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    • CommentAuthorScottA
    • CommentTimeApr 23rd 2017
     
    I'm working on an antique-style map and need to put in rhumb lines. Is there anything in CC3+ or any of the annuals that will produce rhumb lines for me, or will I have to try to put them in manually? I recently added all of the annuals to my program, so I have everything but am still working through them and am not fully familiar with what each offers yet. Thanks for the help, as always!
    • CommentAuthorJimP
    • CommentTimeApr 23rd 2017
     
    Some of the Annuals haven't been updated to work with CC3+ yet. Each Annual has a CC3+ specific installer to download and run as administrator on your home computer.

    I'm not familiar with Rhumb lines.
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      CommentAuthorMonsen
    • CommentTimeApr 23rd 2017
     
    As far as I know, no. I haven't really used rhumb lines myself, but as far as I understand them, they are rather projection-specific, while CC3+ doesn't really about projections at all.
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      CommentAuthorDogtag
    • CommentTimeApr 23rd 2017 edited
     
    That said, if you want to add windrose lines, like you'd find on portolan charts (and which often use the name "rhumb line" in a more general, if imprecise, sense), then you may find windrose symbols in various "cartouche" or "coast" symbol catalogs (those are two separate catalog types).

    See p. 56 of the CC3+ User's Manual (p.44 in the CC3 User's Manual) or the online help topic for "Trim to entity" for an explanation of how to add windrose networks quickly and easily. You can also adapt the method discussed there to lines you draw yourself (or arcs if you want to add true rhumb lines), rather than symbols.

    I hope that helps.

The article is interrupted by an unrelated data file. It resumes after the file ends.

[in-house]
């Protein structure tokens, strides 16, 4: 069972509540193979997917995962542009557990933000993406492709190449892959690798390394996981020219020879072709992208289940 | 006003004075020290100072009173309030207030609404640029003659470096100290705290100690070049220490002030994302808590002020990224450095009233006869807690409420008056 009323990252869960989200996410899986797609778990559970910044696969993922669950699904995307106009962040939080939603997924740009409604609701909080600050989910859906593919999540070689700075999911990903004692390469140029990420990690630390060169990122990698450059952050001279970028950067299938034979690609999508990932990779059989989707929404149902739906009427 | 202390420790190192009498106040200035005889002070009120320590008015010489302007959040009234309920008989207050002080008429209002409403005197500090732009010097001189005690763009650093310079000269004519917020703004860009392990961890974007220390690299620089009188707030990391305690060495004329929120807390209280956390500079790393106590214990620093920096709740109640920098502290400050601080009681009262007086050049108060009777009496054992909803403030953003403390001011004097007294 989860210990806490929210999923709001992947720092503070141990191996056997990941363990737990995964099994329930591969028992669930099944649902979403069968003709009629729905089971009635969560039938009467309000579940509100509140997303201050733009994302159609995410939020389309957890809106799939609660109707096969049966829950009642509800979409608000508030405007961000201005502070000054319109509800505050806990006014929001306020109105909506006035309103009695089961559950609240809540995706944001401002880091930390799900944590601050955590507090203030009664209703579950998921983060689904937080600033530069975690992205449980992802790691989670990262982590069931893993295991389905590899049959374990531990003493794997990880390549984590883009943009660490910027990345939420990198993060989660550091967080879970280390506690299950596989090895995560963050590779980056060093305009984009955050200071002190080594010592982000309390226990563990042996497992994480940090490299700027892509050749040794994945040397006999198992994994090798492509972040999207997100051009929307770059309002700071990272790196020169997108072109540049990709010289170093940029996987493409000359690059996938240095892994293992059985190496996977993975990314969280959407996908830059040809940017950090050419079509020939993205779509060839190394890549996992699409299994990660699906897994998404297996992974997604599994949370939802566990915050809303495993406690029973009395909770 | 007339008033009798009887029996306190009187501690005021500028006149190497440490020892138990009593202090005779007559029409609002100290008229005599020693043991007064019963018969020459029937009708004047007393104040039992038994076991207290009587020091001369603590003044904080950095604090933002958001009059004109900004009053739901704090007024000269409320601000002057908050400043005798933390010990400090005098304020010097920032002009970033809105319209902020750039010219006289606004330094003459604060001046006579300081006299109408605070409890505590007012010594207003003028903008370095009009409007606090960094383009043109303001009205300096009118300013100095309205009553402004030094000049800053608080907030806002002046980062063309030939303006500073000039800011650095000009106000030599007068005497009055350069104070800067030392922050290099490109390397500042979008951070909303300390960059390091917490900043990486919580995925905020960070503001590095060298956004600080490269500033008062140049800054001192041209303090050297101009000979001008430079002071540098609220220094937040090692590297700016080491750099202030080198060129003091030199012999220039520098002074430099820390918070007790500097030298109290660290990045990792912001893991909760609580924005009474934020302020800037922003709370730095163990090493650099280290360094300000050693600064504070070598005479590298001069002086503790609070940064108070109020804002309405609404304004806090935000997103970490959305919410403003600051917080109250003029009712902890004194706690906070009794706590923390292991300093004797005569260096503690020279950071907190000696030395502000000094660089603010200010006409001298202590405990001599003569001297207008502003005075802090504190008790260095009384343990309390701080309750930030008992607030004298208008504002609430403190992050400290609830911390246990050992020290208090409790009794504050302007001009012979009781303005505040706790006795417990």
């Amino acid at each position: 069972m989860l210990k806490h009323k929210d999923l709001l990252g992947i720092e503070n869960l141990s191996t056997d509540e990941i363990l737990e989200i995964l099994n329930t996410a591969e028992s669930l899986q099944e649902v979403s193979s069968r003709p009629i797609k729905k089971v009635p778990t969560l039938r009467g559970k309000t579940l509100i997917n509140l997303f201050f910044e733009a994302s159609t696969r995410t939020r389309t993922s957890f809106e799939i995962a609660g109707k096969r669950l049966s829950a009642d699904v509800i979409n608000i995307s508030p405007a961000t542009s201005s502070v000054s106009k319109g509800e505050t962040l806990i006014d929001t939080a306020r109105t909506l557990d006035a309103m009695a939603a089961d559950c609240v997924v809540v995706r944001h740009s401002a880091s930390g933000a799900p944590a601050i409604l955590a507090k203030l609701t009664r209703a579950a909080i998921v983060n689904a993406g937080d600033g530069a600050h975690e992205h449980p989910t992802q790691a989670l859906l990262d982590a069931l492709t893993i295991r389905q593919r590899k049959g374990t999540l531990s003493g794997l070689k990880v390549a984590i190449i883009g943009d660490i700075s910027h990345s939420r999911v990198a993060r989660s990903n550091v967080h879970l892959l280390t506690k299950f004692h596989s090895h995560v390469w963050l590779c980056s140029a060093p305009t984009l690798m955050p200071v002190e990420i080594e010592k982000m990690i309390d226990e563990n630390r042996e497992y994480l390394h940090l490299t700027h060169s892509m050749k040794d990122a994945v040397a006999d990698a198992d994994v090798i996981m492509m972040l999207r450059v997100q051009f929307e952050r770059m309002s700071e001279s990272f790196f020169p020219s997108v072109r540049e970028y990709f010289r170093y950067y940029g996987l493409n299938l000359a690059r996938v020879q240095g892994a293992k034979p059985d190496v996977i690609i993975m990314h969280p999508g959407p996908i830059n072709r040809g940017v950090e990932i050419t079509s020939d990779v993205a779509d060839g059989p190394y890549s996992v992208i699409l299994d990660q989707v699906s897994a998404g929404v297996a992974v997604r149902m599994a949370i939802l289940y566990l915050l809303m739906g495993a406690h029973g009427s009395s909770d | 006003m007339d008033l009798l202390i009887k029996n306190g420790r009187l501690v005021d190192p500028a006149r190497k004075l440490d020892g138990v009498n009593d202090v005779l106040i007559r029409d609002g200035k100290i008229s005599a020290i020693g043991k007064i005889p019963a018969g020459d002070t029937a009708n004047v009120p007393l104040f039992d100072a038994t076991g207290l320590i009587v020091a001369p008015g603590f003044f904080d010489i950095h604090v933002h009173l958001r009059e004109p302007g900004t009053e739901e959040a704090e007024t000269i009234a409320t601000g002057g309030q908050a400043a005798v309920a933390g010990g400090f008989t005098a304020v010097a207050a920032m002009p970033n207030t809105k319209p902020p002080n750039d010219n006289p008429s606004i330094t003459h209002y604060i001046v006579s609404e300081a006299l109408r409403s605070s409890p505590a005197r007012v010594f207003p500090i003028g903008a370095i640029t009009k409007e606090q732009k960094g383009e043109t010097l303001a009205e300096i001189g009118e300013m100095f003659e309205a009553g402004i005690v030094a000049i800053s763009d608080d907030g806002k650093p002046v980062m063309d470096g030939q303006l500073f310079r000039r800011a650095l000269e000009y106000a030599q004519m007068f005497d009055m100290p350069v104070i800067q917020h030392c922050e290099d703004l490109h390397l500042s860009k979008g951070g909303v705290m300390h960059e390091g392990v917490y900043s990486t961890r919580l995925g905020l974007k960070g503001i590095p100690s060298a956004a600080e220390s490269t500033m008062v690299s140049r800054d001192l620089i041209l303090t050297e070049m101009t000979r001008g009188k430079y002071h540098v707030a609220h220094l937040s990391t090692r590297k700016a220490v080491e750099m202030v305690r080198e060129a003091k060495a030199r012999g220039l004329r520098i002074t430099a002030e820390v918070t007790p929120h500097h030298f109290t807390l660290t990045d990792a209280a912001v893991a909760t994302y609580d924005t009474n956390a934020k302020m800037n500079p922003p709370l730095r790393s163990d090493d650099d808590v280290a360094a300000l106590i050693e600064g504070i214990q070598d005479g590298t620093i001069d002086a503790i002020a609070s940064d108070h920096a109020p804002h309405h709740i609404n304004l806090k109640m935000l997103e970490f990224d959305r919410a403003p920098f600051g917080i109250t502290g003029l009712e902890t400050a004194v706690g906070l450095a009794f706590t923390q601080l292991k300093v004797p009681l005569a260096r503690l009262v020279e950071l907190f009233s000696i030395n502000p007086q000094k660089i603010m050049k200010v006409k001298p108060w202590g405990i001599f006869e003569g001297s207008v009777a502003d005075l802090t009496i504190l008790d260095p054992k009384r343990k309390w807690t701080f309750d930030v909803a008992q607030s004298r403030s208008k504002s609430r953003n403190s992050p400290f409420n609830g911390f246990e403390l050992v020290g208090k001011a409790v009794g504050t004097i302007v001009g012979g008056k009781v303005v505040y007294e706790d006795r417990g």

Cheers,
    ~Dogtag
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      CommentAuthorQuenten
    • CommentTimeApr 23rd 2017 edited
     
    Can someone give me an example of these windrose or Rhmb lines? Are they what we call navigation lines? Sorry to show utter ignorance here. Looked it up on Wikipedia, and still doesn't make much sense to me.
    • CommentAuthorScottA
    • CommentTimeApr 23rd 2017
     
    I have CC3 and CC3+ with all annuals installed in one or the other or both, depending upon which they are compatible with.

    Perhaps I used the wrong term. Navigation lines is maybe a better name. Windrose lines might be the same thing? Usually seen on antique maps radiating from a cartouche in all directions and that stop when they meet a land mass. That's the critter I'm looking for. I'm not looking for a full-scale webbing of lines, which perhaps rhumb lines actually are?

    Like what's on this map:
      f1ca9af454aaf55a1c477cc9946aae62.jpg
    •  
      CommentAuthorMonsen
    • CommentTimeApr 23rd 2017
     
    Posted By: QuentenCan someone give me an example of these windrose or Rhmb lines?
    A rhumb line is a kind of navigational line, but it is not the same as these "nav line roses" we often adds to maps. They're designed to make for easier navigation than great circle routes (which are the optimal route, but more difficult to follow from a navigational standpoint), but still represent a good course. The problem with these is that their representation really depends on map projections, and they are usually not straight lines (They are straight on the Mercator projection though)

    Posted By: ScottAPerhaps I used the wrong term.
    Yea, those are not actually Rhumb lines. Well, not in modern speech anyway. For those kinds of navigation lines, check the pages Dogtag referenced from the manual.
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      CommentAuthorQuenten
    • CommentTimeApr 23rd 2017 edited
     
    You can make your own nav lines using straight lines and the Trim function - just make the line width more than 0.0, since it won't be seen well on printing or as an export to a png or jpg - Monsen alerted me to this on my own map of Helmonte in the Community atlas. No need for special symbols at all - and you can apply whatever effects you like on them as well.
      Helmonte small.JPG
    • CommentAuthorScottA
    • CommentTimeApr 23rd 2017
     
    Okay, thanks. That's what I'm looking for, then!
    • CommentAuthorJay_NOLA
    • CommentTimeApr 24th 2017
     
    Annual 1 which doesn't have a CC3+ version yet had some nav line stuff in it f you don't want to use the trim function.

    http://www.profantasy.com/annual/2007/april07.html

    When I heard rhumb lines I got thinking of the Hornblower movie The Fire Ship (The Examination for Lieutenant - UK release title) as rhumb lines was as I recall was what was being asked during the examinations when Hornblower and others are asking about about what the examiners are asking.